Squid and Cuttlefish
Squid has 10 tentacles, all with suction cups; eight are short, while two are long and slender and are used to seize prey. Squid can swim surprisingly fast, propelling their bodies by shooting jets of water through their siphons. Small lateral fins are used for moving more slowly through the water and helping keep the body stable. Squid eyes are almost as complex as those of humans.
Cuttlefish, a relative of the squid, can adjust the amount of gas and water in an internal skeleton so that they can move freely to higher or lower levels in the sea. When laying eggs the female squid grabs the string of eggs as they leave the siphon and attaches them to the ocean bottom or to floating weeds. The eggs hatch into free-swimming larvas. The largest of all invertebrates is the giant squid, a favorite food of sperm whales and probably the source of many sea monster stories.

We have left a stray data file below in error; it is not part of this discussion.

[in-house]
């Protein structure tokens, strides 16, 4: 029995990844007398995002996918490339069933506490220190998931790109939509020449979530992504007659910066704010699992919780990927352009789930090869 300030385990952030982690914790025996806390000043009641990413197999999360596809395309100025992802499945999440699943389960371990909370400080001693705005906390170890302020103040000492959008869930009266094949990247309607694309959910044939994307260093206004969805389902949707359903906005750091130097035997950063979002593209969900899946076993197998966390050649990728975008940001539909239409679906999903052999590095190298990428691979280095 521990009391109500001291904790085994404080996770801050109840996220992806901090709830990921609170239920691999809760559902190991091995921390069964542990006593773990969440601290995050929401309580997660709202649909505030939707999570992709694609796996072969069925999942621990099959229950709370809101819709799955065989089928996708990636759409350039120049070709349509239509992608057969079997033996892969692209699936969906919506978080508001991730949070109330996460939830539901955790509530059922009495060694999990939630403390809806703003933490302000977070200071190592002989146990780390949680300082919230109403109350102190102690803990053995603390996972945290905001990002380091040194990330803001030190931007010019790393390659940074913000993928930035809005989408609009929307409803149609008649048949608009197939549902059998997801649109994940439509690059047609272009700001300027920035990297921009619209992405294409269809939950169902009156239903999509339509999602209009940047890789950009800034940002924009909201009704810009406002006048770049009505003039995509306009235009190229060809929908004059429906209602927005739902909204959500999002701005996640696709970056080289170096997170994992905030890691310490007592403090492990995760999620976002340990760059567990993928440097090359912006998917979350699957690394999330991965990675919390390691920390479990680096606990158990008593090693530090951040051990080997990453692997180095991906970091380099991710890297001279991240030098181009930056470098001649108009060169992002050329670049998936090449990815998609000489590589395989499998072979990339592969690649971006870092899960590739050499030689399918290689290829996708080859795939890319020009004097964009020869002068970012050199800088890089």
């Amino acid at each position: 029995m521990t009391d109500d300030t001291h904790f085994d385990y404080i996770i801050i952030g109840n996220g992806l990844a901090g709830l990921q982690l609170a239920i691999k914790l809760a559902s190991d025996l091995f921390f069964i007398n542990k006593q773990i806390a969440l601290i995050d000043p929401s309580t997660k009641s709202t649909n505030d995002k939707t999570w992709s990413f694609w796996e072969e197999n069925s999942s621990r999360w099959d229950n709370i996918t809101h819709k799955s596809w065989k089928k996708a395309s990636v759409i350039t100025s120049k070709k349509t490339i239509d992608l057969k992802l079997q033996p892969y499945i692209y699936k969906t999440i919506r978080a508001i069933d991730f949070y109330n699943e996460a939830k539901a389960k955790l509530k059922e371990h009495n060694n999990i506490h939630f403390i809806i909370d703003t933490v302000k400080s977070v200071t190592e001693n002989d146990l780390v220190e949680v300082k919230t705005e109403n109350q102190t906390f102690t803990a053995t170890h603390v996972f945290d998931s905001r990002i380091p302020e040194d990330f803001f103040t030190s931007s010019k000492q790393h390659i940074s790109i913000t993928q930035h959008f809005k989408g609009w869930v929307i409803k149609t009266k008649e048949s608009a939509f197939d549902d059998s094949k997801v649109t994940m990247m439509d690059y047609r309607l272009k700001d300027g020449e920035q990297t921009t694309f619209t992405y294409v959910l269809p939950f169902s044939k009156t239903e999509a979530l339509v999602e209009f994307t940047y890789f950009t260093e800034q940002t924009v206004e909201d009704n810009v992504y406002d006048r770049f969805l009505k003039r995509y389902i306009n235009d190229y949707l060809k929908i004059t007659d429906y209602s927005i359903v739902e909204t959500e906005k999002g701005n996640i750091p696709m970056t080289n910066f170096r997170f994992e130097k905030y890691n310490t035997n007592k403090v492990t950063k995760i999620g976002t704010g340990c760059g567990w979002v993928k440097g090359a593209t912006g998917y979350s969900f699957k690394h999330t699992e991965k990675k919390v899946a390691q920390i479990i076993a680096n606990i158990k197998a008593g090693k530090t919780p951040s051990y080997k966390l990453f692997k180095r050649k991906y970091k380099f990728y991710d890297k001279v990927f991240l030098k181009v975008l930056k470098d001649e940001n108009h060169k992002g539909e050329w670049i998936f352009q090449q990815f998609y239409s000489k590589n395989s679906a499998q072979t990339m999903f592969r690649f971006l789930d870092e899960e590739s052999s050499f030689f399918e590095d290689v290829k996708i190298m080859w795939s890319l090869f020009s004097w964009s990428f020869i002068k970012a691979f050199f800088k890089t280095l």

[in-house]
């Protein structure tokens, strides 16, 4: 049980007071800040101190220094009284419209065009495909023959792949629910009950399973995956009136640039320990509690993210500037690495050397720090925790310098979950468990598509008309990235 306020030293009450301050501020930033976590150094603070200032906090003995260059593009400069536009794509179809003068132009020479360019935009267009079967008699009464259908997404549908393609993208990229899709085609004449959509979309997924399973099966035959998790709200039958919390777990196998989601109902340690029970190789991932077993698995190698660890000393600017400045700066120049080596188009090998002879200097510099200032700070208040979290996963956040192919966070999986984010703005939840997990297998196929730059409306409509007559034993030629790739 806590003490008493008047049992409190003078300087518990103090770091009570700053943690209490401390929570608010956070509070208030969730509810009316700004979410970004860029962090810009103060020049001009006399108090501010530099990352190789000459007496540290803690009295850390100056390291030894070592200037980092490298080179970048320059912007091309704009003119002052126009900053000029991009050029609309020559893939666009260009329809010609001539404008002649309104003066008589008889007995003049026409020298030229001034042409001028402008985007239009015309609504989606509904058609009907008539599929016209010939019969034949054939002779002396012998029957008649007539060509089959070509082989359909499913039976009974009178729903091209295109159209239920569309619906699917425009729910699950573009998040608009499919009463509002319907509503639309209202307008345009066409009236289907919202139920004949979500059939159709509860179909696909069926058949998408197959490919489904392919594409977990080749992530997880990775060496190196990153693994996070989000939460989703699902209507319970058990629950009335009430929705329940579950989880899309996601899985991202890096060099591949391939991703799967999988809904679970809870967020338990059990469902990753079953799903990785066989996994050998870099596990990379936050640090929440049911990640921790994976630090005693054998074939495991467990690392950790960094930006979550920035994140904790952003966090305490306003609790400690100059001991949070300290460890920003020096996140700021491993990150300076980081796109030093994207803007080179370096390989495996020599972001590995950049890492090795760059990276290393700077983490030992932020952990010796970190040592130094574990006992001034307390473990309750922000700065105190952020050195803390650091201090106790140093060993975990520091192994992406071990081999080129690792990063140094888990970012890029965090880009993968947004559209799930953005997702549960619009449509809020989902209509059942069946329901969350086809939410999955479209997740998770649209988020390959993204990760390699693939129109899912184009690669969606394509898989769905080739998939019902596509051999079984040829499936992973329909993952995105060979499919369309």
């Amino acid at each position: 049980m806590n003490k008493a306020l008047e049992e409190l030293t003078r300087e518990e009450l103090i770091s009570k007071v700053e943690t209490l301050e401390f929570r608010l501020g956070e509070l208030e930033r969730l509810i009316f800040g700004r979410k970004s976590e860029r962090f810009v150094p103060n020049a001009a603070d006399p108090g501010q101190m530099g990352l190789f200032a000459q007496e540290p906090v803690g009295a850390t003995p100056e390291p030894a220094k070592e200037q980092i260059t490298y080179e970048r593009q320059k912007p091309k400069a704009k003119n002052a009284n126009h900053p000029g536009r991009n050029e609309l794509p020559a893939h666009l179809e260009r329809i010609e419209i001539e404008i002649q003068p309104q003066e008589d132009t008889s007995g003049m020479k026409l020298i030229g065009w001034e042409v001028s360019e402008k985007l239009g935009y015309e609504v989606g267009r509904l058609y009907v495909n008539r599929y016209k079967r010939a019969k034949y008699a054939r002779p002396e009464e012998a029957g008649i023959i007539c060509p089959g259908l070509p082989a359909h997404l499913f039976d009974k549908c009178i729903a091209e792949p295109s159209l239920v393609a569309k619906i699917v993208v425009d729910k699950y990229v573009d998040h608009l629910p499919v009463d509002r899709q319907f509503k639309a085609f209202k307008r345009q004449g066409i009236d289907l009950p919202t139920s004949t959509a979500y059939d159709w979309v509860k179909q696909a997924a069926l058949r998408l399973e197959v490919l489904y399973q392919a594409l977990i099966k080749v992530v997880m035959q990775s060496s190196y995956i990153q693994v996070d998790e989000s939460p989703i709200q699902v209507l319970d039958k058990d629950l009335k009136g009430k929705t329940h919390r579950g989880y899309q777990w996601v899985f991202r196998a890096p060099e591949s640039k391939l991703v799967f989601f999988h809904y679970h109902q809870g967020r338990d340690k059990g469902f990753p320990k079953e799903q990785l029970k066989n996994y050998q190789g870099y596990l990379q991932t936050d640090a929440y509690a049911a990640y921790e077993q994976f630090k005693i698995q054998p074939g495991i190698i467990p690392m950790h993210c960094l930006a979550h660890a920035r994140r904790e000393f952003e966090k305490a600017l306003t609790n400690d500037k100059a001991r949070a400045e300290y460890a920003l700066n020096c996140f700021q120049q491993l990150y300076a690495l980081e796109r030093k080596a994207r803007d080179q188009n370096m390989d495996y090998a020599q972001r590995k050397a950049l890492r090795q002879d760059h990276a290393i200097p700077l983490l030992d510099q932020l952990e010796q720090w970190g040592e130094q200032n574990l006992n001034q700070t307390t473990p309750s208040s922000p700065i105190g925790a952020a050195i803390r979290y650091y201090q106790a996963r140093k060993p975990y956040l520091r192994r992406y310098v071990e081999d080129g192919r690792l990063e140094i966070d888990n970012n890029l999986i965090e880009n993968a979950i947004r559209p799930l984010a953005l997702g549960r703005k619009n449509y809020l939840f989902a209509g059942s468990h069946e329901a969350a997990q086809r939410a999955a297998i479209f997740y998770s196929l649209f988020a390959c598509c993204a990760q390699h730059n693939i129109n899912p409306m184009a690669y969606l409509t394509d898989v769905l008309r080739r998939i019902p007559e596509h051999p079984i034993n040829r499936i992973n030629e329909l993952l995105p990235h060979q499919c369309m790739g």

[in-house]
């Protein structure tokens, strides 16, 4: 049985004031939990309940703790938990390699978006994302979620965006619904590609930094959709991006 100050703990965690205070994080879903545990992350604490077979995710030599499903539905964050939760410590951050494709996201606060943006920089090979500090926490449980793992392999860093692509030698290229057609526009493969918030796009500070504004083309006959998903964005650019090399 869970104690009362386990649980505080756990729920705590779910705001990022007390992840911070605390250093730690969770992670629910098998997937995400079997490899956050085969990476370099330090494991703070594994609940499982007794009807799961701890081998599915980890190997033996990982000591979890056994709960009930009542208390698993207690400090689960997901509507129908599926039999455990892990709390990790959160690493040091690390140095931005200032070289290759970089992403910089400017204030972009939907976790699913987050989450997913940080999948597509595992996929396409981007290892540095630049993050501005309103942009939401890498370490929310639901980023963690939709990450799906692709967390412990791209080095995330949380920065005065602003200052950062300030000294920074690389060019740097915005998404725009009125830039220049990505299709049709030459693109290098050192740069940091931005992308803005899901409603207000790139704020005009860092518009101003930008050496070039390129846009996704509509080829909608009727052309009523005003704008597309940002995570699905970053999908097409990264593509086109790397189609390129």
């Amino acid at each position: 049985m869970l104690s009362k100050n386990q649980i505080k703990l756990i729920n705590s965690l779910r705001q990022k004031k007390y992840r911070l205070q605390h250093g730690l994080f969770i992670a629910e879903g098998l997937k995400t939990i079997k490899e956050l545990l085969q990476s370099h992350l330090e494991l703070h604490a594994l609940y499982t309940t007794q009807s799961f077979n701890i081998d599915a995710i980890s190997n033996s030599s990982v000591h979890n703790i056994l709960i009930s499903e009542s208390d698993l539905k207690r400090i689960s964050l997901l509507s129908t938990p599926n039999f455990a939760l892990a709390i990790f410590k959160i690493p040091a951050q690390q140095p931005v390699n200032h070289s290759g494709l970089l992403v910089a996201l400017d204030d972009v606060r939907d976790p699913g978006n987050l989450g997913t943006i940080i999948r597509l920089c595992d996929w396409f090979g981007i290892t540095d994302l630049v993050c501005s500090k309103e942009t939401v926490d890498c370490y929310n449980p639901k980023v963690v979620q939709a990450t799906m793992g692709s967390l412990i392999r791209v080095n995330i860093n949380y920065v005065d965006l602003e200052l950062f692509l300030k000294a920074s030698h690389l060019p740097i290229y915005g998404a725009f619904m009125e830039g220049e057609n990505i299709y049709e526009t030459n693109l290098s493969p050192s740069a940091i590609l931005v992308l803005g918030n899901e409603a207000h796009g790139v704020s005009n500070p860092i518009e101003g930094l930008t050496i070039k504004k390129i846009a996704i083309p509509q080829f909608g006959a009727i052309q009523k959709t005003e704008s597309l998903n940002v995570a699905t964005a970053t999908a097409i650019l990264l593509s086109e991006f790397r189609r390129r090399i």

Nautiluses are the only existing cephalopods that live in true shells. Although fossil remains show many different species, some with conical shells 15 feet (4.6 m) long, only three survive today. They have coiled shells similar to those of a snail, containing many chambers, but only the largest and most recently formed is inhabited. The others are filled with gas, which gives the shell buoyancy and keeps the animal afloat.
Nautiluses have many small, smooth tentacles, specialized for various Functions. Because they live in the depths by day and come up to within 100 feet (30m) of the surface only at night, they are rarely seen alive, though their shells are often washed ashore.